As a rather obvious indie/folk aficionado, I probably don’t have nearly enough progressive rock on this list – and in a decade where there has been some damn good examples. Fair to Midland is a band that caught my ear in 2011 – their album, Arrows and Anchors, serving as one of the best records to kick off the new decade at that time. As the years have passed by and blurred into one another, I’ve more or less forgotten about Fair to Midland – a band that dissolved out of a lack of funds of all things. That’s why reflective projects such as this Top 100 Songs feature are so important to me on a personal level, because it gives me a chance to re-discover albums that impressed me at the time of their release, but fell by the wayside as the music industry saw an uptick in streaming, and access to music became so limitless that gems such as Arrows and Anchors became possible to forget.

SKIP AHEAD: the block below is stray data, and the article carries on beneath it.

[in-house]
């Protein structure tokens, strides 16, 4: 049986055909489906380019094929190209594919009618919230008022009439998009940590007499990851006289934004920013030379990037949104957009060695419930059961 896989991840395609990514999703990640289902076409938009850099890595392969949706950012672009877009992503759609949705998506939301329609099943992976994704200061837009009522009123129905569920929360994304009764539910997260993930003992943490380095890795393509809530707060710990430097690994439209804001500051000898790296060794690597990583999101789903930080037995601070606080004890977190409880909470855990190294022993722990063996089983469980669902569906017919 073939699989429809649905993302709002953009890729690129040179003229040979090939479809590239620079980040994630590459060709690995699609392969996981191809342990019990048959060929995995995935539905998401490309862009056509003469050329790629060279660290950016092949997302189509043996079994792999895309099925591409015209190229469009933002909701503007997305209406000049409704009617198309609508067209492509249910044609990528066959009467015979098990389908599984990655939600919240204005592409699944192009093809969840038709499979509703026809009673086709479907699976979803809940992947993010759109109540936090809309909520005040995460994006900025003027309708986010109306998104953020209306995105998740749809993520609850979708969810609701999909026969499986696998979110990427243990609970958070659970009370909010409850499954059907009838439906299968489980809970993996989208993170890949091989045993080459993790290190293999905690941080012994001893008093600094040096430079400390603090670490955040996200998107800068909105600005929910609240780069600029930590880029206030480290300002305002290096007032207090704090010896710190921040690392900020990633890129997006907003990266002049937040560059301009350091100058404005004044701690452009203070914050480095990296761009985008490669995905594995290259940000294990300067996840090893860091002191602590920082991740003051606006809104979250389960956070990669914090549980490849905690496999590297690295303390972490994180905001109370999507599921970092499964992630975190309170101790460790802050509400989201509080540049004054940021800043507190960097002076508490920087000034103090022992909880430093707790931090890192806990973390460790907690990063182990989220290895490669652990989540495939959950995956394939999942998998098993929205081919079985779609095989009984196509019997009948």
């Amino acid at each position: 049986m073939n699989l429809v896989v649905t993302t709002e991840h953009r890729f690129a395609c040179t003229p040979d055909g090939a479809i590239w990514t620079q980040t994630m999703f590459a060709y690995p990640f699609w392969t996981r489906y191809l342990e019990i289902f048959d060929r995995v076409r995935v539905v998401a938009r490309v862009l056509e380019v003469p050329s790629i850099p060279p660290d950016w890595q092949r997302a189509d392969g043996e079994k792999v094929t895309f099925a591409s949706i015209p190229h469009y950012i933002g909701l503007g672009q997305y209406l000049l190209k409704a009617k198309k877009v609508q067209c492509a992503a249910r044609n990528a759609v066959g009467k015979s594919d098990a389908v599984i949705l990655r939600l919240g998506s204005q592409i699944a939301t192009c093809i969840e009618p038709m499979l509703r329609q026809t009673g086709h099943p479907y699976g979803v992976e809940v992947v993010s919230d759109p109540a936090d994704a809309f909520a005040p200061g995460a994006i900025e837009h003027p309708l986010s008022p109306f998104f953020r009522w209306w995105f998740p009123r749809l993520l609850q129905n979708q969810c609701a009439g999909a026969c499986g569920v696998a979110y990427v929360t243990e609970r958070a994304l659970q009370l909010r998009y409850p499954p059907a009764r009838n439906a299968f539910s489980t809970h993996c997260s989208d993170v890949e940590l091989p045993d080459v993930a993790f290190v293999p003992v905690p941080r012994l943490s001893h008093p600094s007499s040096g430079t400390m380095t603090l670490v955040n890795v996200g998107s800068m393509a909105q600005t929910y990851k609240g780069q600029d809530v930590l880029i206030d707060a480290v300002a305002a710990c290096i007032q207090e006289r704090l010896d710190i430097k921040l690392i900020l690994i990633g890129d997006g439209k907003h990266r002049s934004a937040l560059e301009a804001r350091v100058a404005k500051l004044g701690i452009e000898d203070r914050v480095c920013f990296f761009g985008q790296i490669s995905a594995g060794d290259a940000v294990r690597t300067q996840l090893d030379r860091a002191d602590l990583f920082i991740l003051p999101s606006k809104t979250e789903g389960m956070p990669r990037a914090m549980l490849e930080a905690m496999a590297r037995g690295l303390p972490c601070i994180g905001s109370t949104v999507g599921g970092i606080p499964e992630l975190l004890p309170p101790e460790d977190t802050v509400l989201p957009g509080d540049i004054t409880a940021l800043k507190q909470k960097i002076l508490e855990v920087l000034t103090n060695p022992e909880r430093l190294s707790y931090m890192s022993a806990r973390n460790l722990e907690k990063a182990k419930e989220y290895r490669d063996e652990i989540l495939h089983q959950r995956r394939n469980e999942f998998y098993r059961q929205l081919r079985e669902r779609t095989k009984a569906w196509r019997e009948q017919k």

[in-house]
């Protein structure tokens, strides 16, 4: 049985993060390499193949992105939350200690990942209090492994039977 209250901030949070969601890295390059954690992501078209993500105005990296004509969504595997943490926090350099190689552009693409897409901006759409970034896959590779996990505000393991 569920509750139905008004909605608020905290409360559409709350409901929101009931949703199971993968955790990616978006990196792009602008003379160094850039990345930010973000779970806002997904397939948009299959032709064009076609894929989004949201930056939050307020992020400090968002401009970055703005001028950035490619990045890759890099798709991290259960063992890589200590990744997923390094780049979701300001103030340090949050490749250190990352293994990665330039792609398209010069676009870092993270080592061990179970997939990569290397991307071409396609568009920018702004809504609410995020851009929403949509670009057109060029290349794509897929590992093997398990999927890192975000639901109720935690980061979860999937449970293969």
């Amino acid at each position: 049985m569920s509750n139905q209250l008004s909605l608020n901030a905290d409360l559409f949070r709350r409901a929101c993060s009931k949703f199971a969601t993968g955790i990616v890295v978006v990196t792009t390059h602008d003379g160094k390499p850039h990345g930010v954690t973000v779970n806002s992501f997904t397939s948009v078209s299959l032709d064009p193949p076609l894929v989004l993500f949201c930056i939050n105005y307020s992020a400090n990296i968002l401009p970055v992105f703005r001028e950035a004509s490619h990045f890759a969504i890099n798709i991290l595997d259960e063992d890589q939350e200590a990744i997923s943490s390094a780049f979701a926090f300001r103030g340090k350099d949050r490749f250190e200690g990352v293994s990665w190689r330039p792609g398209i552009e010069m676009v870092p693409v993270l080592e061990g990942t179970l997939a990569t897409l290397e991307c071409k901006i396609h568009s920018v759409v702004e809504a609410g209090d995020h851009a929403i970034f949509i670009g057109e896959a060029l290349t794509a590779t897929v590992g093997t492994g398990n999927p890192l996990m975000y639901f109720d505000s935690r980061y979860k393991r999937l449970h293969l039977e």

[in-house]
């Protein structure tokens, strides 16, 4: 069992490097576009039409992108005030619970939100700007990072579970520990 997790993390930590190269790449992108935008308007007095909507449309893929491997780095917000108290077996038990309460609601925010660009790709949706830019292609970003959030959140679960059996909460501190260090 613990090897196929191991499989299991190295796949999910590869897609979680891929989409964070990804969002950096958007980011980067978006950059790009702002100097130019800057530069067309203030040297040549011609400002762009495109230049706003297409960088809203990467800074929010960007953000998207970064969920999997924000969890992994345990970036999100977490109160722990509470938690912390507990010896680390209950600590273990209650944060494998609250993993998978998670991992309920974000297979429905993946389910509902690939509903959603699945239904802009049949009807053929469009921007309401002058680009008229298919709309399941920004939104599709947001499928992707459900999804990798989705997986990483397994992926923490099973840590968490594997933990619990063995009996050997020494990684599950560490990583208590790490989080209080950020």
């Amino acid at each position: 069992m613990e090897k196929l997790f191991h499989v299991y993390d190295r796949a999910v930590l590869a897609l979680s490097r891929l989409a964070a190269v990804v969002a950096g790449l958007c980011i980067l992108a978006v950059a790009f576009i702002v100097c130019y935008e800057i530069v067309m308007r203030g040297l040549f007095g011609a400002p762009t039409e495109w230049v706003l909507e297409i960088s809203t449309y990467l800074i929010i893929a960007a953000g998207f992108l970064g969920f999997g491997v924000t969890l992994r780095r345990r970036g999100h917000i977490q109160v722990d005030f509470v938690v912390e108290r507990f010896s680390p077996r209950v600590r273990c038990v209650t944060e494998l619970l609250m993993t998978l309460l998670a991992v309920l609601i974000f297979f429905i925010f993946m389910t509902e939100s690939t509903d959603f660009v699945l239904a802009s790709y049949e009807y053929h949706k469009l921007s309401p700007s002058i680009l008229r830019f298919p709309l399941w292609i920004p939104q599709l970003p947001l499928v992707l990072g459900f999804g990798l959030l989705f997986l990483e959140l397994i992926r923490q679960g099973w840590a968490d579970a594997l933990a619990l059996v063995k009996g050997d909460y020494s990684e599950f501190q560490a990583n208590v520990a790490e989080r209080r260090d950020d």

When I re-played this album yesterday, some of my favorite hits immediately stood out again. The roaring energy of “Whiskey & Ritalin”, the unforgettable chorus of “Musical Chairs”, the stirring underlying urgency of “Uh-Oh”, the zaniness of “Rikki Tikki Tavi”, the lush atmosphere of “Golden Parachutes” — it was all as I remembered it, maybe even slightly better (I bumped this remarkably consistent album from a 4.0 to a 4.5, and time will tell if it goes higher). What I didn’t remember for whatever reason, and what caught me totally offguard, was the 11 minute monument of a closer, “The Greener Grass.” How this escaped me back in ’11 I have no idea, but what I’m sure of now is that it easily goes toe-to-toe with the classic tunes I name-checked earlier in this paragraph.
Maybe I’m being hasty in crowning this as a song of the decade – after all, it’s fresh to me as of a day ago, and over the course of several more months and years I might decide that it should have been “Uh-Oh” or “Musical Chairs” to garner this spot. But I’m so swept up in the magnificence of this track that the euphoria and hype is impossible to deny. The long, winding progressive elements are better executed here than anywhere else on Arrows and Anchors, featuring both quiet and loud dynamics alongside Sudderth’s soaring choruses and jaw-dropping vocal range. In terms of progressive rock in the last 10 years, I’m not sure I’ve heard anything quite as enjoyable as this.